Nightfall: What Asimov had to say about our relation with the stars.

The following essay is a personal dive into the history and philosophy of my favourite, and possibly one of the greatest Sci-Fi short stories of all time, Nightfall (1941) by Isaac Asimov. I have no interest in going too deeply into the contents of this fascinating novella, and instead will try to talk about how the novel discusses human nature (the aliens are basically human surrogates). So don’t worry; no spoilers. DO go and read the story.


The image of a person staring up at the sky, in wonder, is often the quintessential projection of humanity’s endless curiosity about our universe. And for good reason. Our association with the sky above us has been one of the defining characteristics of human development. Ancient Samoans used the stars to guide them to distant islands with no other tools to help, while the Sumerians built massive observatories to watch and document their motion. Hopefully, most of us have atleast passing interest in the heavens.

Yet, just as importantly, most humans are unaffected by them. While some have a passive interest, most can spend their entire lives without paying the stars much attention. So how could something as grand and vast as the rest of the universe be simultaneously so blasé as to provoke almost no response? And what would happen if stars weren’t so commonplace? If we didn’t see them every night as we went to bed?

This is where Asimov comes in. Isaac Asimov, who was a young Chemistry graduate and budding science fiction author, was approached by Astounding Science Fiction editor John Campbell with an assignment. Campbell had come across the following quote by Ralph Waldo Emerson:

“If the stars should appear one night in a thousand years, how would men believe and adore, and preserve for many generations the remembrance of the city of God!”

He was unimpressed. Rather than the marvel and awe that Emerson believed humans would feel if they saw stars for the first time in a thousand years, Campbell believed that the primary human response would be fear. In his words, “I think men would go mad”. And so, Campbell set Asimov, his protege, off on his longest writing assignment yet. Asimov was to lucidly articulate the fear that Campbell had described. Yet, even Campbell couldn’t foresee how Asimov would turn this pioneering idea into a masterpiece that shot him into the national limelight.

Lagash, the planet that the events of the story take place in, is a by-the-book representation of a “mini-Earth”, a science fiction world that displays a slightly distorted mirror image of our society on Earth. The world has been built almost analogous to our own, except for the perpetual sunlight that bathes the surface. Its six suns, Alpha, Beta… etc., occupy the sky in various positions, with at least one sun in the sky at all times. The Lagashians have, thus, a pathological fear of “Night”. Asimov elaborates in the story that there are dark places on the planet; but darkness doesn’t correspond to Night. Night is described as all-consuming and, in the minds of the unaware Lagashians, eternal.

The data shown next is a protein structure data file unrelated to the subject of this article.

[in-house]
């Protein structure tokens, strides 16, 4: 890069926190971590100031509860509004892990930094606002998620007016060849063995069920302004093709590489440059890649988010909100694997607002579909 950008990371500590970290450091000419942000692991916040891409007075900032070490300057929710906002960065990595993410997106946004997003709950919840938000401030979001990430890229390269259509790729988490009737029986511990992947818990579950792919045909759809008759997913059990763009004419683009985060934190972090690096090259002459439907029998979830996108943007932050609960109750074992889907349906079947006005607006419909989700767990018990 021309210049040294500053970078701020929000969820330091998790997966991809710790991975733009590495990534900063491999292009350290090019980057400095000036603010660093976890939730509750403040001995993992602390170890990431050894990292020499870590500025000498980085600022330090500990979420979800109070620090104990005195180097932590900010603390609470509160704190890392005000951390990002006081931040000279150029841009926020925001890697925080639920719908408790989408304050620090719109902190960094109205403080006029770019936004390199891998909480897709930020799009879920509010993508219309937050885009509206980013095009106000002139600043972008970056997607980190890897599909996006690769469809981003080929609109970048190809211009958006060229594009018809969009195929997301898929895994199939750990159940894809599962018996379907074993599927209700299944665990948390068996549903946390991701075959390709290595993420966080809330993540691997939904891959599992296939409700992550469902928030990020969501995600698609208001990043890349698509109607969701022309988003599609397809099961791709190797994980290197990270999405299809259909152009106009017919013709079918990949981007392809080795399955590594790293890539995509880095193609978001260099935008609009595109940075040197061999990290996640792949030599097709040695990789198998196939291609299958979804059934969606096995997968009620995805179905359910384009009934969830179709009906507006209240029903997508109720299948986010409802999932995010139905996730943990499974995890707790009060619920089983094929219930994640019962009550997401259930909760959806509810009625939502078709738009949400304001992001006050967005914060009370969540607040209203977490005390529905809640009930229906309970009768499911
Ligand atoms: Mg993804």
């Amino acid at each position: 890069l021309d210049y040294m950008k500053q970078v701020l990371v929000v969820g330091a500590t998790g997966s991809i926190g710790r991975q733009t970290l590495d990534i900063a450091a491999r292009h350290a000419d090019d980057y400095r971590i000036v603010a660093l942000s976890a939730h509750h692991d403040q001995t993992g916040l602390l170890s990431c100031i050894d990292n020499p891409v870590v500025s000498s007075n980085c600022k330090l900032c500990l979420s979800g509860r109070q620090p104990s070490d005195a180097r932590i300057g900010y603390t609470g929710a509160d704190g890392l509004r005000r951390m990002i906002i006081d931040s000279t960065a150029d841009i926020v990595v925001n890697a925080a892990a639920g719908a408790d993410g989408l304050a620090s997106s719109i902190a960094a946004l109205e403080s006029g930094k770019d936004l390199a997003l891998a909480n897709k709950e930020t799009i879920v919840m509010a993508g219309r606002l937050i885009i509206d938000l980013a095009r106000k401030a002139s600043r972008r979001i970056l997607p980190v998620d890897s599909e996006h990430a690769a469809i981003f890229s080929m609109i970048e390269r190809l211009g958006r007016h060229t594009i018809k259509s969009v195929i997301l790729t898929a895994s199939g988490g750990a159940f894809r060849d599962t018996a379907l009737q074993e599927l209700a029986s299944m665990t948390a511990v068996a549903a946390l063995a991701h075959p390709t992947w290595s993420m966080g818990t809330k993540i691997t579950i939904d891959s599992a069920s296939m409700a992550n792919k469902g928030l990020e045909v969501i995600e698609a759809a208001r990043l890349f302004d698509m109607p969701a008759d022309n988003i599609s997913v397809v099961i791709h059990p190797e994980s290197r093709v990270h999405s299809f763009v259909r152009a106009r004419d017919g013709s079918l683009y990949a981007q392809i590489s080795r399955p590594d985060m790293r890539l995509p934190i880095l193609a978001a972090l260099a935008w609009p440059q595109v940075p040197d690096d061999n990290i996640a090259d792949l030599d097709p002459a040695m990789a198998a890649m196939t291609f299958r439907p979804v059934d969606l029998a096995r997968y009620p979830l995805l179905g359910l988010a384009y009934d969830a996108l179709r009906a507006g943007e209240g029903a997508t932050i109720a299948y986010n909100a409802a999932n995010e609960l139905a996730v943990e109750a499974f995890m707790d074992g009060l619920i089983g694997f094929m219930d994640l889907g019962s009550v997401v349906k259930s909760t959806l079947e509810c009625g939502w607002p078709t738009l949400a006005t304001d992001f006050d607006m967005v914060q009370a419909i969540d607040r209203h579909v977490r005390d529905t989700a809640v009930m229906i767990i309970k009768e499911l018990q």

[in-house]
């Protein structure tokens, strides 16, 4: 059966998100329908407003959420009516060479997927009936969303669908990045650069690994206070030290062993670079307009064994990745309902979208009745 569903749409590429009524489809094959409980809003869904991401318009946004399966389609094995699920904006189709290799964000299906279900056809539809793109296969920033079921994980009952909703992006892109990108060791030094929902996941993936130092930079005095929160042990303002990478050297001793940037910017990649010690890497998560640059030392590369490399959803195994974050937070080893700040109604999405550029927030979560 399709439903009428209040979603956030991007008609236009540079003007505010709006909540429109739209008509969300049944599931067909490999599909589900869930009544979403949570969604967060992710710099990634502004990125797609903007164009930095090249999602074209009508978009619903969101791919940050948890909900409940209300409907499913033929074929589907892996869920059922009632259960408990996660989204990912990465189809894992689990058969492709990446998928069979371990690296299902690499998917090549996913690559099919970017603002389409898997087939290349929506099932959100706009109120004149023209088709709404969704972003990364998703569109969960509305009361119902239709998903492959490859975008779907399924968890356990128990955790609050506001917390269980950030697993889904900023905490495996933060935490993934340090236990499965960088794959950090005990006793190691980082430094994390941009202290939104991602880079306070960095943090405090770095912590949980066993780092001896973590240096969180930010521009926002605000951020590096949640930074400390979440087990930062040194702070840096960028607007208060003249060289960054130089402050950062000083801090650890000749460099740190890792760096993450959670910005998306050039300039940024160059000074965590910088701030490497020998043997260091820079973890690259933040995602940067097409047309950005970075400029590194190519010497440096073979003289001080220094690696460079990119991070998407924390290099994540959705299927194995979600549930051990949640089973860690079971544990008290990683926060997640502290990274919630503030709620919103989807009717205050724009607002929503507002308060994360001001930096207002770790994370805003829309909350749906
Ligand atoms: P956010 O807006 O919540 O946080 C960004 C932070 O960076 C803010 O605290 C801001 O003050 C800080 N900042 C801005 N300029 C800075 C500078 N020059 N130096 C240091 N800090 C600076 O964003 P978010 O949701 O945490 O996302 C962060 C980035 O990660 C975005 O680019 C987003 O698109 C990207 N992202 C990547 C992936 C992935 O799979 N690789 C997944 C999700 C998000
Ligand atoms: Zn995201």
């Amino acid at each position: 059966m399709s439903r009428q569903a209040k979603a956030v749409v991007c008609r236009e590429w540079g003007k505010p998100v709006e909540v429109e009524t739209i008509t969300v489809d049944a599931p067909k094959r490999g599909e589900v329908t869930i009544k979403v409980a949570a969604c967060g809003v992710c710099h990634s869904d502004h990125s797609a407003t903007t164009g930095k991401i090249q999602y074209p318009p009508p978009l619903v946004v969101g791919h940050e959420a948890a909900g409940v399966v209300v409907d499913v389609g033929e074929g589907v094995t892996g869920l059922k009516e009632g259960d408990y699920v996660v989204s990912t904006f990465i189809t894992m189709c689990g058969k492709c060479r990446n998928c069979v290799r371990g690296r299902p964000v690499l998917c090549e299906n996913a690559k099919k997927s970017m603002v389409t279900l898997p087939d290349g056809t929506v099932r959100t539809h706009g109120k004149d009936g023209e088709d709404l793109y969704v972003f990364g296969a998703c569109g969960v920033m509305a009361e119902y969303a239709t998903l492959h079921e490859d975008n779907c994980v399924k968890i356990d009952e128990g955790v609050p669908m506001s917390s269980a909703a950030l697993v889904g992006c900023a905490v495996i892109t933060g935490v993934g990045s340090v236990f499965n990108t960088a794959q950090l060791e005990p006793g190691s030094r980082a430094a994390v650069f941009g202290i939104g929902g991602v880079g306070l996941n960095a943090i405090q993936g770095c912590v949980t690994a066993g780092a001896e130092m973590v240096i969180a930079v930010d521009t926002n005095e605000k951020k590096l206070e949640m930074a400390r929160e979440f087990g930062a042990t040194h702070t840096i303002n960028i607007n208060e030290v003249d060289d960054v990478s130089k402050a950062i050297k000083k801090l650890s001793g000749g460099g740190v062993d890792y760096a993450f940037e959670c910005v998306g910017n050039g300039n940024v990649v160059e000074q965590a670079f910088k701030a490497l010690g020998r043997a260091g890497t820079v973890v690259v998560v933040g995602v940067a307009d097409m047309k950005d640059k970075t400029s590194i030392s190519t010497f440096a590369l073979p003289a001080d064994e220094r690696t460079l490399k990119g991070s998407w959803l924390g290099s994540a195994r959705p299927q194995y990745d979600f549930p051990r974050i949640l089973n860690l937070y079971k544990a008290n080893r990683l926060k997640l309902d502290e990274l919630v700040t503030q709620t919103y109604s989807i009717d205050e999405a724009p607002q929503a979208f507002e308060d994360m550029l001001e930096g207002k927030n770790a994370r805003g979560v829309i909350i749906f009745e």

Religion is another major plot-point in Nightfall. As it is on our world, religion on Lagash is a vessel to pass down generational information. And the Lagashian religion has foreseen the coming of night. Yet, for all the truth that this religion holds, its stubbornness is its downfall. For rather than amending its understanding by using the data that the protagonists have uncovered; namely the explanation for why the night comes in the first place, the religion continues to provide a fatalistic outlook on the future. This view of religion was in many ways a reflection of Asimov’s own beliefs as a scientist and a rationalist in the 1940’s, but could also possibly have as much importance today.

But religion has a bigger part to play. Earlier I described how humans used the stars to their advantage. Yet the greatest effect that stars have played on us is as a source of mystery, and as a reminder that the universe is much bigger than ourselves. We on Earth too have used religion to fill in the blanks of our cognition. On Lagash, the inhabitants had no such reminder for most of their existence, till it was suddenly and without consent thrust down upon them. Under such overwhelming odds, we and our Lagashian counterparts are quick to turn to an answer that can comfort us and them, even if that answer is devoid of evidence.

In this way, Nightfall was a ground-breaking feat of literature that tried to answer the question of what the stars mean to us. Now, this is not to say that either Campbell, Asimov or Emerson were right. There may be no way to know, and it is not my place to make such an assertion. Humans have always been around the stars, and how we think the Lagashians would react is simply a reflection of our own beliefs and expectations.

What I will say though, is to ask yourself that question. What do the stars mean to you? And if you hadn’t seen the stars for the thousand years till today, what would you do? As an avid star-gazer, this is the greatest takeaway I had from this book. Questions that will never be completely answered.


-Dhruv Warrior


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